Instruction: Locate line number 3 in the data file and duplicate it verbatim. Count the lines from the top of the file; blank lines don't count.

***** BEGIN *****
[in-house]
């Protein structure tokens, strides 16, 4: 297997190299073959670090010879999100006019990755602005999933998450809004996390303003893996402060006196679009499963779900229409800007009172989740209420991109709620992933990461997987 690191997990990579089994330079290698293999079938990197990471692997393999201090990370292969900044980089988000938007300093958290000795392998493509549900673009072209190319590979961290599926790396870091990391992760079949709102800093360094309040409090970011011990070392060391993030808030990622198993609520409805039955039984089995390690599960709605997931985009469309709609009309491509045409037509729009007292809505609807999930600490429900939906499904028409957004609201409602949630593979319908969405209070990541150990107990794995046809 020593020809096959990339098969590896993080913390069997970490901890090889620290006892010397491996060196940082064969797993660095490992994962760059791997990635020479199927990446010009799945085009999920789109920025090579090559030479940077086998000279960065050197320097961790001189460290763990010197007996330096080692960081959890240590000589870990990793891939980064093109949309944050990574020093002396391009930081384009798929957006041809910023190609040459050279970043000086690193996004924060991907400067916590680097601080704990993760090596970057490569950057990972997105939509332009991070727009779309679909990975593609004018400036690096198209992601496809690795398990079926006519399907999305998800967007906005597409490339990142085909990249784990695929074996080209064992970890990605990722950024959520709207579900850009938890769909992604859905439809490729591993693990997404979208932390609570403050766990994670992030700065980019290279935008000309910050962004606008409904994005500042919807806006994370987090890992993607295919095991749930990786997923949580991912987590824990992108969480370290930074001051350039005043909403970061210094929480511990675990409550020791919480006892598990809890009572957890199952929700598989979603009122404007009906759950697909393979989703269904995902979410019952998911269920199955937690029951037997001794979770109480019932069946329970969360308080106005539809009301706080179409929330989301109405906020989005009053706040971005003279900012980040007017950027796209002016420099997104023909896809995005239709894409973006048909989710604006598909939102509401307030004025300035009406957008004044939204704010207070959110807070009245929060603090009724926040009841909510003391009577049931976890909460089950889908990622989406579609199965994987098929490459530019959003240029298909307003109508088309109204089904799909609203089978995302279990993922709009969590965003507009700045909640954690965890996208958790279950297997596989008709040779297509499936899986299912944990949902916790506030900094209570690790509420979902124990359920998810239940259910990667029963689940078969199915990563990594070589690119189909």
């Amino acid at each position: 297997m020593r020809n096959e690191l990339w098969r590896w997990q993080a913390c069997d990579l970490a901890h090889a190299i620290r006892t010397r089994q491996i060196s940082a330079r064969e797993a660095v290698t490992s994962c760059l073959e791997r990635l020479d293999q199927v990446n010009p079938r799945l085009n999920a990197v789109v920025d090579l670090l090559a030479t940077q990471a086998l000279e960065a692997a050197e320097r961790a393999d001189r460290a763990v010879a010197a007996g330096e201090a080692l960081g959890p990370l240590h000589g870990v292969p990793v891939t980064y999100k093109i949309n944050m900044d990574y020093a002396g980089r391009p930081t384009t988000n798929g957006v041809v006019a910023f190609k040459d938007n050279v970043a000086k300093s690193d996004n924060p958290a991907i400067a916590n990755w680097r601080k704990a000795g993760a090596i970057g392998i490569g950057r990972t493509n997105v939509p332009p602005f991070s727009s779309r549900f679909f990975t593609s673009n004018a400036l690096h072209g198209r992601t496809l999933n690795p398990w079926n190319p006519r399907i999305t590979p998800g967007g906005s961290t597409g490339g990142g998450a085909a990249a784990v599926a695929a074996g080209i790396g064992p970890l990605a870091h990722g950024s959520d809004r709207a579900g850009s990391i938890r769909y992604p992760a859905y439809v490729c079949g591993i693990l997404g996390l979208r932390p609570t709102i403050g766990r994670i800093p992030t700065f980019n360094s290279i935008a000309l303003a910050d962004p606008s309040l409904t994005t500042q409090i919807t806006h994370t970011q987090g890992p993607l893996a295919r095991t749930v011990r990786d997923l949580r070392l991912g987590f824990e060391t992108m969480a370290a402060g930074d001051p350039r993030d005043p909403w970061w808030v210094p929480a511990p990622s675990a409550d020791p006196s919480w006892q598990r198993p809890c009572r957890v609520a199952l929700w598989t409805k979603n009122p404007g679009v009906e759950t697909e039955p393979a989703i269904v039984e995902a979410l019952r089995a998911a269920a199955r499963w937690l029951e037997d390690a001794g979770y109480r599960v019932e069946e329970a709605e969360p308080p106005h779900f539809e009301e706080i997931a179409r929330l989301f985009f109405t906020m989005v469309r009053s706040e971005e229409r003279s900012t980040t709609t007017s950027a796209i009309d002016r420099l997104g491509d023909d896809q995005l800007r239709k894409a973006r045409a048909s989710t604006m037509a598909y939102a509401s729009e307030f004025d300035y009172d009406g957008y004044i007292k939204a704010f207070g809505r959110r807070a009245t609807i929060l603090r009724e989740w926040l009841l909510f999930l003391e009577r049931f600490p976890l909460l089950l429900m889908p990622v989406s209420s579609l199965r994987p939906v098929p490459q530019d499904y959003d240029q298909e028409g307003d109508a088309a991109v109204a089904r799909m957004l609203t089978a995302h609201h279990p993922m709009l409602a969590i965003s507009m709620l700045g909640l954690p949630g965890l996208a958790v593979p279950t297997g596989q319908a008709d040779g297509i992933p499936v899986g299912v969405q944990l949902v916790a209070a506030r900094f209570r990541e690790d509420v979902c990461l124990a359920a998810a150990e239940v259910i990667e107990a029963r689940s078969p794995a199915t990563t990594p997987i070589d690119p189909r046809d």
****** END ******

């Amino acid at each position: 297997m020593r020809n096959e690191l990339w098969r590896w997990q993080a913390c069997d990579l970490a901890h090889a190299i620290r006892t010397r089994q491996i060196s940082a330079r064969e797993a660095v290698t490992s994962c760059l073959e791997r990635l020479d293999q199927v990446n010009p079938r799945l085009n999920a990197v789109v920025d090579l670090l090559a030479t940077q990471a086998l000279e960065a692997a050197e320097r961790a393999d001189r460290a763990v010879a010197a007996g330096e201090a080692l960081g959890p990370l240590h000589g870990v292969p990793v891939t980064y999100k093109i949309n944050m900044d990574y020093a002396g980089r391009p930081t384009t988000n798929g957006v041809v006019a910023f190609k040459d938007n050279v970043a000086k300093s690193d996004n924060p958290a991907i400067a916590n990755w680097r601080k704990a000795g993760a090596i970057g392998i490569g950057r990972t493509n997105v939509p332009p602005f991070s727009s779309r549900f679909f990975t593609s673009n004018a400036l690096h072209g198209r992601t496809l999933n690795p398990w079926n190319p006519r399907i999305t590979p998800g967007g906005s961290t597409g490339g990142g998450a085909a990249a784990v599926a695929a074996g080209i790396g064992p970890l990605a870091h990722g950024s959520d809004r709207a579900g850009s990391i938890r769909y992604p992760a859905y439809v490729c079949g591993i693990l997404g996390l979208r932390p609570t709102i403050g766990r994670i800093p992030t700065f980019n360094s290279i935008a000309l303003a910050d962004p606008s309040l409904t994005t500042q409090i919807t806006h994370t970011q987090g890992p993607l893996a295919r095991t749930v011990r990786d997923l949580r070392l991912g987590f824990e060391t992108m969480a370290a402060g930074d001051p350039r993030d005043p909403w970061w808030v210094p929480a511990p990622s675990a409550d020791p006196s919480w006892q598990r198993p809890c009572r957890v609520a199952l929700w598989t409805k979603n009122p404007g679009v009906e759950t697909e039955p393979a989703i269904v039984e995902a979410l019952r089995a998911a269920a199955r499963w937690l029951e037997d390690a001794g979770y109480r599960v019932e069946e329970a709605e969360p308080p106005h779900f539809e009301e706080i997931a179409r929330l989301f985009f109405t906020m989005v469309r009053s706040e971005e229409r003279s900012t980040t709609t007017s950027a796209i009309d002016r420099l997104g491509d023909d896809q995005l800007r239709k894409a973006r045409a048909s989710t604006m037509a598909y939102a509401s729009e307030f004025d300035y009172d009406g957008y004044i007292k939204a704010f207070g809505r959110r807070a009245t609807i929060l603090r009724e989740w926040l009841l909510f999930l003391e009577r049931f600490p976890l909460l089950l429900m889908p990622v989406s209420s579609l199965r994987p939906v098929p490459q530019d499904y959003d240029q298909e028409g307003d109508a088309a991109v109204a089904r799909m957004l609203t089978a995302h609201h279990p993922m709009l409602a969590i965003s507009m709620l700045g909640l954690p949630g965890l996208a958790v593979p279950t297997g596989q319908a008709d040779g297509i992933p499936v899986g299912v969405q944990l949902v916790a209070a506030r900094f209570r990541e690790d509420v979902c990461l124990a359920a998810a150990e239940v259910i990667e107990a029963r689940s078969p794995a199915t990563t990594p997987i070589d690119p189909r046809d």